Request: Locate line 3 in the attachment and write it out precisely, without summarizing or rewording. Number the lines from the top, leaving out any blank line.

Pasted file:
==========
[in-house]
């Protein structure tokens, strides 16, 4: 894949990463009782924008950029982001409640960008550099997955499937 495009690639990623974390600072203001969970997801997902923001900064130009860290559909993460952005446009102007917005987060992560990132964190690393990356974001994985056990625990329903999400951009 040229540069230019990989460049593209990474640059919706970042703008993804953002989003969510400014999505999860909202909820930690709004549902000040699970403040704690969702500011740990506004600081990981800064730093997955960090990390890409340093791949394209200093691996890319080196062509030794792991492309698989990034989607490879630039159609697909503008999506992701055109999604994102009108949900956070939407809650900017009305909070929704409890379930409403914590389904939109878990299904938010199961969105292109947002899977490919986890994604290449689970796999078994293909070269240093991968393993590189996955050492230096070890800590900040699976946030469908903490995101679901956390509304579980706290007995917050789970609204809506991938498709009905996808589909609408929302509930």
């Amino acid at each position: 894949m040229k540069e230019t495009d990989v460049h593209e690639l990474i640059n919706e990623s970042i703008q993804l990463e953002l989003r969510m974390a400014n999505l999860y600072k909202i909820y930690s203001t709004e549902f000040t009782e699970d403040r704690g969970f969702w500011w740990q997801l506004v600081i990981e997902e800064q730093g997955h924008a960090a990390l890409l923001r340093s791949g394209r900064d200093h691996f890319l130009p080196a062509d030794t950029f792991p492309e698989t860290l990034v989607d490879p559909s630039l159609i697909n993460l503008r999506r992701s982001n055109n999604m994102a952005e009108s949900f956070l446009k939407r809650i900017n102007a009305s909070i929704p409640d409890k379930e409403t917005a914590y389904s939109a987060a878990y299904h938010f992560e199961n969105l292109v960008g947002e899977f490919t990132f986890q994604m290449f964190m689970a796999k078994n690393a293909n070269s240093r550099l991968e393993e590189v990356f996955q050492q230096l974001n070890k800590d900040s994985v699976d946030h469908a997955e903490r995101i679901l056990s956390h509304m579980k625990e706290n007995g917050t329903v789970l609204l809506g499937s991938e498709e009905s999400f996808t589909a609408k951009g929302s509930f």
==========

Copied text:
């Amino acid at each position: 894949m040229k540069e230019t495009d990989v460049h593209e690639l990474i640059n919706e990623s970042i703008q993804l990463e953002l989003r969510m974390a400014n999505l999860y600072k909202i909820y930690s203001t709004e549902f000040t009782e699970d403040r704690g969970f969702w500011w740990q997801l506004v600081i990981e997902e800064q730093g997955h924008a960090a990390l890409l923001r340093s791949g394209r900064d200093h691996f890319l130009p080196a062509d030794t950029f792991p492309e698989t860290l990034v989607d490879p559909s630039l159609i697909n993460l503008r999506r992701s982001n055109n999604m994102a952005e009108s949900f956070l446009k939407r809650i900017n102007a009305s909070i929704p409640d409890k379930e409403t917005a914590y389904s939109a987060a878990y299904h938010f992560e199961n969105l292109v960008g947002e899977f490919t990132f986890q994604m290449f964190m689970a796999k078994n690393a293909n070269s240093r550099l991968e393993e590189v990356f996955q050492q230096l974001n070890k800590d900040s994985v699976d946030h469908a997955e903490r995101i679901l056990s956390h509304m579980k625990e706290n007995g917050t329903v789970l609204l809506g499937s991938e498709e009905s999400f996808t589909a609408k951009g929302s509930f």